TGS: the global school exhibition

Year: 2016
Size: 1,500 m2
Type: exhibition
Status: completed
Location: Beijing, China
Client: Beijing Design Week

Partners in charge: Nicola Saladino, Chen Chen, Federico Ruberto
Design team: Muzhi Chen, Xiao Liu, Yucheng Lin

The 2016 Beijing Design Week was the occasion for the official launch of The Global School, an international research and educational institute based in Baitasi focused on the development of innovative tools and methodologies for the urban regeneration of the area. During the two weeks of BJDW, the former Gongmenkou Food Market has been used as the temporary location of the school, becoming a hub for exhibitions, public lectures, seminars, workshops, presentations and many other initiatives.

This food market had been closed for more than a year and the building transformed into informal storage spaces and improvised dormitories for migrant workers. Our intervention recovered the original spatial features of the market, which are part of the collective memory of Baitasi, and transformed its linear sequence of abandoned rooms and corridors into a vibrant system of interconnected functional clusters.

The temporary nature of the centre clashed with a traditional solid architectural renovation. Rather than integrating the design content into a new polished space, we understood the roughness of the environment as an element of contrast to play with. Once we had established a critical distance, the old tiled walls and concrete counters created an interesting dialogue with the exhibited design pieces and the new furniture of the school. All the “hardware” - functional surfaces (tables, stages, benches) and new partitions – seems to emerge from the context, materializing into piles of bricks and rubber curtains that are strongly connected to the imagery of the old market. The “software” - graphic panels and physical models – instead hangs from the ceiling on multiple planes, detached from the containing walls, creating series of visual overlaps and conceptual dialogues between the different projects and the building itself.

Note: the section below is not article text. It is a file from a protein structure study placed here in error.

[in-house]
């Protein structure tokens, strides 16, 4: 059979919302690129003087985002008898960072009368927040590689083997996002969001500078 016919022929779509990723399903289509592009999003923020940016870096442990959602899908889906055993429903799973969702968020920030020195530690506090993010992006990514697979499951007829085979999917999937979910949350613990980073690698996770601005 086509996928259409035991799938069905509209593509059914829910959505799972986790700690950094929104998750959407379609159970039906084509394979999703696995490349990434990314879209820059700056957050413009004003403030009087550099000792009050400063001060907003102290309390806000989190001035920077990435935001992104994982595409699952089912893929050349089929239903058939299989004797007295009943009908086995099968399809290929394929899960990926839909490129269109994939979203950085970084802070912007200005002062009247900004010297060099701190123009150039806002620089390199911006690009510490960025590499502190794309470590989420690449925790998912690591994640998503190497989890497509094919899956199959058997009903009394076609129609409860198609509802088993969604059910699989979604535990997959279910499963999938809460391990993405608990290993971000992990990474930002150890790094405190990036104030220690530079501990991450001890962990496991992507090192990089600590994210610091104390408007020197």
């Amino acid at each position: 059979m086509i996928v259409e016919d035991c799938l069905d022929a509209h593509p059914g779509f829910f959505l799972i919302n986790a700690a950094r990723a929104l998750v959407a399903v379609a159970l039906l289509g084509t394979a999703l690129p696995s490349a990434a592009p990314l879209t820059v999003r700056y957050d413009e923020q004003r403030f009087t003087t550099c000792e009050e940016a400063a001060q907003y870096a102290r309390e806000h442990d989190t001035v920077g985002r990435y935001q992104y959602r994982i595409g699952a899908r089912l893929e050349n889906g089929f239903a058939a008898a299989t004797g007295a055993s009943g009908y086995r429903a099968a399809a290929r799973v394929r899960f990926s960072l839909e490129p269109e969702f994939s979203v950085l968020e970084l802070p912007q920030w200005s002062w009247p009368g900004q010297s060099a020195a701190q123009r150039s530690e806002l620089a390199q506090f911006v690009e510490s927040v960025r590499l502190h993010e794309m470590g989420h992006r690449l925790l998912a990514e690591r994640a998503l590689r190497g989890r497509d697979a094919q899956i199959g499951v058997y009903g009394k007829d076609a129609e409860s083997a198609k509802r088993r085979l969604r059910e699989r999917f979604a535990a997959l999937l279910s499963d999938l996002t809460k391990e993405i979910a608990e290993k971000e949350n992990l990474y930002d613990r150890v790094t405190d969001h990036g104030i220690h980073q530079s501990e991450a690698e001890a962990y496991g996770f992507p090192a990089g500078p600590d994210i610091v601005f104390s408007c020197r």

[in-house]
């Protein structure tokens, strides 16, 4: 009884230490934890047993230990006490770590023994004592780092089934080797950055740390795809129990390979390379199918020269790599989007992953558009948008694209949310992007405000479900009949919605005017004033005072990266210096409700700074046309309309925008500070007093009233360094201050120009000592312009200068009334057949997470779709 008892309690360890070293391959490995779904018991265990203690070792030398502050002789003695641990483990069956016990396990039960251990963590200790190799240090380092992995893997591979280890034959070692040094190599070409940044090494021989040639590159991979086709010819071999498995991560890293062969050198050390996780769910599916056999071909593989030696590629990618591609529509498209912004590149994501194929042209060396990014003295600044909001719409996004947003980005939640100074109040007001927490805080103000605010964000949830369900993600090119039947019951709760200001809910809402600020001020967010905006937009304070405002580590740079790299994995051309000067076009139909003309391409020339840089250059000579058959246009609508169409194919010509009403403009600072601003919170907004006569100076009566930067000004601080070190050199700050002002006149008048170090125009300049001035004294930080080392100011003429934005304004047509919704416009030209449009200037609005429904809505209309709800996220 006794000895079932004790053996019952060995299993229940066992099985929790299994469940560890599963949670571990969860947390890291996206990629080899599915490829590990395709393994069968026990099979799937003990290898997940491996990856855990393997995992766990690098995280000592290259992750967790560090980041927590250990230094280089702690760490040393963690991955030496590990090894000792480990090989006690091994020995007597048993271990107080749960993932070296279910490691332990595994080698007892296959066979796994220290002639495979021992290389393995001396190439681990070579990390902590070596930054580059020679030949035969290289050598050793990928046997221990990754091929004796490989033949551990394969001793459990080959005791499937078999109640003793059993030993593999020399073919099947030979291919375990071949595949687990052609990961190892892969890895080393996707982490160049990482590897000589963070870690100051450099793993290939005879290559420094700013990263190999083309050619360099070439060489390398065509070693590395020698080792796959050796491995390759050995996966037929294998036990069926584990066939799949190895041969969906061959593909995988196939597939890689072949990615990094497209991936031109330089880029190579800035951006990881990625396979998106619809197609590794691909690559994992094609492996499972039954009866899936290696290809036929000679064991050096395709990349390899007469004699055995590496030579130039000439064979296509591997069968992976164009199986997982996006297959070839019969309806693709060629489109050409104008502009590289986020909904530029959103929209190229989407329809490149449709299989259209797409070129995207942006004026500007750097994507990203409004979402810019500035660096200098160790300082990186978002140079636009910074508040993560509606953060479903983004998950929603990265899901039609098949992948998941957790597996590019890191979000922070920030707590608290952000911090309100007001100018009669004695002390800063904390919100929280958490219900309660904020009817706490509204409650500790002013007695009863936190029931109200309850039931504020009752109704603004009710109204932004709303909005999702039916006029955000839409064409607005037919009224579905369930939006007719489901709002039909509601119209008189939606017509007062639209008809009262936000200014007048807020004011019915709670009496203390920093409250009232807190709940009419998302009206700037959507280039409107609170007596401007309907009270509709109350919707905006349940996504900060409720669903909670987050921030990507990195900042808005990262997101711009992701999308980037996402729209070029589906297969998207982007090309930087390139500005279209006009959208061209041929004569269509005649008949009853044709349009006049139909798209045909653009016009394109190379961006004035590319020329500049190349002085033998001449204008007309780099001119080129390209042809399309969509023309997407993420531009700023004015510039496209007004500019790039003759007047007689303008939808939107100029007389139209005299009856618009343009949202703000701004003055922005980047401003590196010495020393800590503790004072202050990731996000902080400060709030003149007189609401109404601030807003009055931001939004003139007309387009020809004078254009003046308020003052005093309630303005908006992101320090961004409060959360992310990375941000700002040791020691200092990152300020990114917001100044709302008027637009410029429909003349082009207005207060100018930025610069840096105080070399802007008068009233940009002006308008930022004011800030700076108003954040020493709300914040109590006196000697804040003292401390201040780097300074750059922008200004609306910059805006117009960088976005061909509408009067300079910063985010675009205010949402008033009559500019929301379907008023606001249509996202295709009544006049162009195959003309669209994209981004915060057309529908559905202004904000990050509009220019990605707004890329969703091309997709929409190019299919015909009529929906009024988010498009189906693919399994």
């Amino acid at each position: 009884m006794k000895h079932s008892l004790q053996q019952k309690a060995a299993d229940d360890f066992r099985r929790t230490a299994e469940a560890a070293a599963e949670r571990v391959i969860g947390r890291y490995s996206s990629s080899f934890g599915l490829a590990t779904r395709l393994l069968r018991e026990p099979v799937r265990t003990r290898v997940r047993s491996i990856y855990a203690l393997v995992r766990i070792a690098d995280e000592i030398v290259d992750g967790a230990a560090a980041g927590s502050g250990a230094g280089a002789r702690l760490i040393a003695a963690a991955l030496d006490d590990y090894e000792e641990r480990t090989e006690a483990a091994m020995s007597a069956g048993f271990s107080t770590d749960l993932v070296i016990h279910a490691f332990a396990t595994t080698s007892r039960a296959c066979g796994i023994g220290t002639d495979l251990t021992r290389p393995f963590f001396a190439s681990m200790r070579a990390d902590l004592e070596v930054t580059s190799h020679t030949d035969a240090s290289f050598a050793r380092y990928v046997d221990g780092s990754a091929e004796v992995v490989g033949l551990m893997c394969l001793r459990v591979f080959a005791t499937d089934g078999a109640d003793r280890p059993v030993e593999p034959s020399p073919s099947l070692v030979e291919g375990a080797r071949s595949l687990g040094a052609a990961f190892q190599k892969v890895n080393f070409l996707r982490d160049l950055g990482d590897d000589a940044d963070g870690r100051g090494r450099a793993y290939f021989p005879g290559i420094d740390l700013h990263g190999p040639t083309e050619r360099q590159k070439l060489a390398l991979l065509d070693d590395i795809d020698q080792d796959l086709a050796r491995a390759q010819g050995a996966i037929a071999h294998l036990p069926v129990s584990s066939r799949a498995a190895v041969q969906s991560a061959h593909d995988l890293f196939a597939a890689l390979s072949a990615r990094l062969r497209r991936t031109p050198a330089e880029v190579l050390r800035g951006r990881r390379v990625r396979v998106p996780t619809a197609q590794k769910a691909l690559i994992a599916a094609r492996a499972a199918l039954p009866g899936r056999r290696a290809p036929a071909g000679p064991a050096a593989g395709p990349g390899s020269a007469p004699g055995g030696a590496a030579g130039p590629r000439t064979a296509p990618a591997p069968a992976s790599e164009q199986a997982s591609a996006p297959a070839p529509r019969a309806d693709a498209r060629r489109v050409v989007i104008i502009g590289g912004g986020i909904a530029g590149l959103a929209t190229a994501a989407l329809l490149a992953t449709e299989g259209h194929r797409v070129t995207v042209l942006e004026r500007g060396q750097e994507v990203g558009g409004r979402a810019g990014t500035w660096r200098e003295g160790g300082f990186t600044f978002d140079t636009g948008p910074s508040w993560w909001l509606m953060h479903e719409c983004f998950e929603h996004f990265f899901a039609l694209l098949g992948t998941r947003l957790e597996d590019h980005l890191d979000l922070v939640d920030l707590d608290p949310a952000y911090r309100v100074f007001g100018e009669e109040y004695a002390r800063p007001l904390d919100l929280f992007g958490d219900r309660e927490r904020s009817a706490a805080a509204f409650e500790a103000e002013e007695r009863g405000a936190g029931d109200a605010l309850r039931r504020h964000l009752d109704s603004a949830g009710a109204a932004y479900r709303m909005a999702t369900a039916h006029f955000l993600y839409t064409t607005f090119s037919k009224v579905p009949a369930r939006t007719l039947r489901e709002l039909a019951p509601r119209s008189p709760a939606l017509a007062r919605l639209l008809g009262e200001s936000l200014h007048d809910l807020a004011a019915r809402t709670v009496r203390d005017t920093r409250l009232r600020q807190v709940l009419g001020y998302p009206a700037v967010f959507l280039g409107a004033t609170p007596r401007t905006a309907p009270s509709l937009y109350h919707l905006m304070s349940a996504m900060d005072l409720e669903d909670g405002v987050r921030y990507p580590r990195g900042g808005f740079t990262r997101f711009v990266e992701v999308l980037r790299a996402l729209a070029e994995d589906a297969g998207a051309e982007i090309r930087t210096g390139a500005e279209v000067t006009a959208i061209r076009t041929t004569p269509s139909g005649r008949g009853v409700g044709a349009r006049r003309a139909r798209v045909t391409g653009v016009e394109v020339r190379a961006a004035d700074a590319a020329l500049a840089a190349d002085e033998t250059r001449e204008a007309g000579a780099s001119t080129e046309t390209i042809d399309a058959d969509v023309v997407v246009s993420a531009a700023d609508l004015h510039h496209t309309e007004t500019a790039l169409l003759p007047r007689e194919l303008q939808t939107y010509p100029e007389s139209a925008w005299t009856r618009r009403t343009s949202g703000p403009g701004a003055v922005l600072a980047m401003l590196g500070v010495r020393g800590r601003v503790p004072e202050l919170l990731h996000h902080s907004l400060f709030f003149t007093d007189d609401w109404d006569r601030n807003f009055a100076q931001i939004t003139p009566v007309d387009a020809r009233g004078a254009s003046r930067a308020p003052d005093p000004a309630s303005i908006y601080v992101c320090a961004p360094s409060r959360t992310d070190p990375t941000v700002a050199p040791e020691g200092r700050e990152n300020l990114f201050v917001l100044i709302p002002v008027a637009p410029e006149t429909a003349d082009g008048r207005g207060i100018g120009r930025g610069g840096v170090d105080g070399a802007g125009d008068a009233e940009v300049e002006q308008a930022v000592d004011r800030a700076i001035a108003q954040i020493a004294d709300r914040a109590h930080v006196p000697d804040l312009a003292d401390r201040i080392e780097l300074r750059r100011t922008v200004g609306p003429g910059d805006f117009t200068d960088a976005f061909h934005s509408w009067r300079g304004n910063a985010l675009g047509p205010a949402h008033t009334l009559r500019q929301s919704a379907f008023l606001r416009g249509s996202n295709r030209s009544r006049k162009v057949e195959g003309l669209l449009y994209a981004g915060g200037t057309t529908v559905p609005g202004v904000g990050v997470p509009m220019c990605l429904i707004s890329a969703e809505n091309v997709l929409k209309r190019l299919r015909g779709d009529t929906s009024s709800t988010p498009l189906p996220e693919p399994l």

In an environment that is essentially dark, the proposed lighting is not only functional in isolating and highlighting specific contents but also works as a way-finding system: colourful LED lines run from the entrance across the whole building indicating the paths towards all the activities in the school. A series of immersive light installations produces moments of visual intensity, attracting the visitors towards specific areas when public events are taking place.

The architectural transformation of the marketplace is more than just an intervention on the physical structure of the building. The distribution of public and semi-public functions along a continuous circulation system, where different activities take place simultaneously, separated only by flexible and semi-transparent diaphragms that invite passers-bye to peek, creates a network of functional relationships that is centred on personal interaction and truly engages with the local community.